With vehicle increasingly resembling computers on wheels, cybersecurity is a key concern and needs to be addressed with due diligence. This is especially true with telematics devices hosting numerous applications using varied communication channels. For Sasken, ensuring robust cybersecurity measures is of key concern, and strict protocols are adhered to.

“Our channels are fortified: we've embedded firewall mechanisms in the vehicle network, preventing interference between different communication channels. We deploy the TEE to execute software that's crucial for operations and could prove vulnerable, isolating it from other software,” Das ensures. 

One common cyberattack method involves overwriting existing software.

“To counter this, we've implemented a secure boot system, ensuring unauthorized software can't be installed on our ECUs. For external communications, we leverage Transport Layer Security (TLS) – like the secure connections used in HTTPS. This ensures data packets sent from the vehicle are encrypted and unreadable by third parties while enroute to their destination,” Das explains.

Another security feature is prioritizing over-the-air software updates with Secure Firmware Over-The-Air (FOTA) system. This involves multiple nodes, each responsible for validating its own security.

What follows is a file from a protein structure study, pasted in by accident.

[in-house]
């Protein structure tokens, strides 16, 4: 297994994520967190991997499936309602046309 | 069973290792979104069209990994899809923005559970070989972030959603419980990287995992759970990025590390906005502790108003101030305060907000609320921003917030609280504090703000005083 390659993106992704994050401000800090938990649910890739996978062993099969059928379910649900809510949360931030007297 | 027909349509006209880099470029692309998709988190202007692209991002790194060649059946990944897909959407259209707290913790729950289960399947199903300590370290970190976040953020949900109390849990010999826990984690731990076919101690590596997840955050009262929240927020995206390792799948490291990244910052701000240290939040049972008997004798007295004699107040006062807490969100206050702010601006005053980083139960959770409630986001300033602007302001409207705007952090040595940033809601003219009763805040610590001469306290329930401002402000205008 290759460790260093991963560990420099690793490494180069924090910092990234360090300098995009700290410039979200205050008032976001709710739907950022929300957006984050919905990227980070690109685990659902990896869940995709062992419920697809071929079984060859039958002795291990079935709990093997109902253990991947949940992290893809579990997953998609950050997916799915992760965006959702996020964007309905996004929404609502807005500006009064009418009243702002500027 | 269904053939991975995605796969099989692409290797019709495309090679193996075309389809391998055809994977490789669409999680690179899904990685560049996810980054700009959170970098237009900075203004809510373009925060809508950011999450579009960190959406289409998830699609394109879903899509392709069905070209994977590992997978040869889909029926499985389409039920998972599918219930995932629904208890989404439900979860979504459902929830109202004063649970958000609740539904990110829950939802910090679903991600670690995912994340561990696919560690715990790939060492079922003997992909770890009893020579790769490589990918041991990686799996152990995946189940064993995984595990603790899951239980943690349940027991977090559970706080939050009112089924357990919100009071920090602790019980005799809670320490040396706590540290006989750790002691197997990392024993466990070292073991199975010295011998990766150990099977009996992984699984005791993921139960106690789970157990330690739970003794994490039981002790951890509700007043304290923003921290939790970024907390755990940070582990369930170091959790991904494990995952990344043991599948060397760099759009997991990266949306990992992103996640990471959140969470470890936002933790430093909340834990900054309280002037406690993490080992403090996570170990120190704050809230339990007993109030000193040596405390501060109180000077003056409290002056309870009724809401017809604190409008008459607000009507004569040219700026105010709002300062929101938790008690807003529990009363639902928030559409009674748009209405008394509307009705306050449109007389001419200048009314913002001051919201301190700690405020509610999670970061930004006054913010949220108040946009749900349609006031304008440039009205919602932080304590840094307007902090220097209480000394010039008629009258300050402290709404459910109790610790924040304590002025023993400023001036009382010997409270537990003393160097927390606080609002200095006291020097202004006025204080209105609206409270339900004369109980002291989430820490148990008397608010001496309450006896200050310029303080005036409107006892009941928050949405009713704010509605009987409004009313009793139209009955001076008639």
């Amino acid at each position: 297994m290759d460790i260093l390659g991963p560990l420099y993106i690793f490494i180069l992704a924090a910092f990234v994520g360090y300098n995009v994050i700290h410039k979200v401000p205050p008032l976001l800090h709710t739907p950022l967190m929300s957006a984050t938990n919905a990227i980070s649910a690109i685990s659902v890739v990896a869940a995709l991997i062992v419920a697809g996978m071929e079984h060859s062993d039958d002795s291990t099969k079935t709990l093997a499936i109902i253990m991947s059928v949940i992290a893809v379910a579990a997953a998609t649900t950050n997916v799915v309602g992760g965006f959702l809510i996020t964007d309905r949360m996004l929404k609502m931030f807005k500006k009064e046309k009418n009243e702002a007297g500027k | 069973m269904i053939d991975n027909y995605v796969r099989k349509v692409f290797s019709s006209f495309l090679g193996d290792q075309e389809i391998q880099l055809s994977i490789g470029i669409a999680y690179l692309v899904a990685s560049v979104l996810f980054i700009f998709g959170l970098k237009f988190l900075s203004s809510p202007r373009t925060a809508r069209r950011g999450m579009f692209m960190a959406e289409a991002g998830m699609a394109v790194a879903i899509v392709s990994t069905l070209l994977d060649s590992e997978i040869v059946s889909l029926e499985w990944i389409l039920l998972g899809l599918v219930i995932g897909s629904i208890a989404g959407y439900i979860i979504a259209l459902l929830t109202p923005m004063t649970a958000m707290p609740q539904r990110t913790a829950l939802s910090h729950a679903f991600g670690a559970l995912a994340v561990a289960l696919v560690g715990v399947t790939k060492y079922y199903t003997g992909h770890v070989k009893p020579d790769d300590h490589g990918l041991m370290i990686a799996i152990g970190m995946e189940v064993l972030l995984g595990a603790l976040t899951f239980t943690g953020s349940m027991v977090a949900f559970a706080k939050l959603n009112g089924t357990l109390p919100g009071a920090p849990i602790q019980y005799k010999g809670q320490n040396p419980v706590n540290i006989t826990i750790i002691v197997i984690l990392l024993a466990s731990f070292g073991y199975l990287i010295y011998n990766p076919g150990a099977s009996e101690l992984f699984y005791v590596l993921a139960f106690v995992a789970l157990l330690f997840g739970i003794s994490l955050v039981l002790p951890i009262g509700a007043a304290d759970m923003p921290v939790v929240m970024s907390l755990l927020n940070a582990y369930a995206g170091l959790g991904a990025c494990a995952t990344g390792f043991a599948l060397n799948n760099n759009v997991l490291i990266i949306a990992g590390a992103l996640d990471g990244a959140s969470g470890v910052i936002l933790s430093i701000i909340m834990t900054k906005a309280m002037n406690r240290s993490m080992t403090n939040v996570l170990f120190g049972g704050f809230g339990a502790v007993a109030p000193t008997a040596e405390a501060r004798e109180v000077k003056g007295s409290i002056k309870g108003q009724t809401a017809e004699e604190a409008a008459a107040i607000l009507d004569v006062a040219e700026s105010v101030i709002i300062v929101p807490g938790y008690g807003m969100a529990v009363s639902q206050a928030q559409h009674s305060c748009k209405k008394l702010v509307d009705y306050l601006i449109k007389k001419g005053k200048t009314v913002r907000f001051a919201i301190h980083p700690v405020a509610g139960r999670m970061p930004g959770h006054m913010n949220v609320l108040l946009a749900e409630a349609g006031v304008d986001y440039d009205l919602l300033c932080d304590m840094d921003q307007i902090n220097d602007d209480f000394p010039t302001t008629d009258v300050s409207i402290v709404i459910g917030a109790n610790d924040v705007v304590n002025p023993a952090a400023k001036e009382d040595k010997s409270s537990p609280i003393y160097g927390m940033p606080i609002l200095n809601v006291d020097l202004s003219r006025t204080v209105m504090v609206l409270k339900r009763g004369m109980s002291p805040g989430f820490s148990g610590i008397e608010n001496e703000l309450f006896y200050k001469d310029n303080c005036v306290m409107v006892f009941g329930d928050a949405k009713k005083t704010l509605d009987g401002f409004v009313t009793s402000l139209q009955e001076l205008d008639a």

Looking forward – complexity, 5G, SatCom and a longer lifespan

The automotive world is evolving rapidly. As mentioned, vehicles are becoming more and more reliant on software. One of the advantages for the end-user is that frequent software updates can extend a vehicle's lifespan – a trend that fits well into the all-encompassing sustainability paradigm. As we’ve seen in Europe, the future of automotives is electric.

“With the introduction of High-Performance Compute (HPC) systems in vehicles, there's a surge in power requirements. Electric vehicles, with their larger battery capacities, seem to be better equipped to handle this transition”, Das pinpoints.

The electric vehicle market worldwide is seeing significant growth. This is thanks to a combination of global emission mandates, local incentives, the expansion of charging infrastructure, and a wider variety of EVs available to consumers. World-renowned automotive companies such as Volkswagen Group, AUDI, Porche, BMW, and Mercedes-Benz are investing heavily in R&D, and there is a significant emphasis on integrating software solutions for enhanced vehicle performance, safety, and user experience.

“Today consumers have high expectations when it comes to the quality and performance of vehicles. As software becomes a defining factor in vehicle performance, consumer expectations around software reliability, features, and updates become crucial. This is where Sasken can help,” Jaimir Singhvi notes.

Another all-encompassing trend is connectivity, 5G especially, which is shaping the future of telematics. Virtual testing and cloud-based vehicle functions are becoming more prevalent, enabling development and testing in virtual environments before real-world implementation.

As the automotive world embraces 5G and connectivity, developments in Advanced Driver-Assistance Systems (ADAS) and Vehicle-to-Everything (V2X) communication promise revolutionary changes.

“Satellite connectivity in the automotive sector is an exciting trend, given our own cutting-edge expertise in satellite communications. It’s an intriguing future and we’re fully equipped to take advantage of the possibilities," Das states.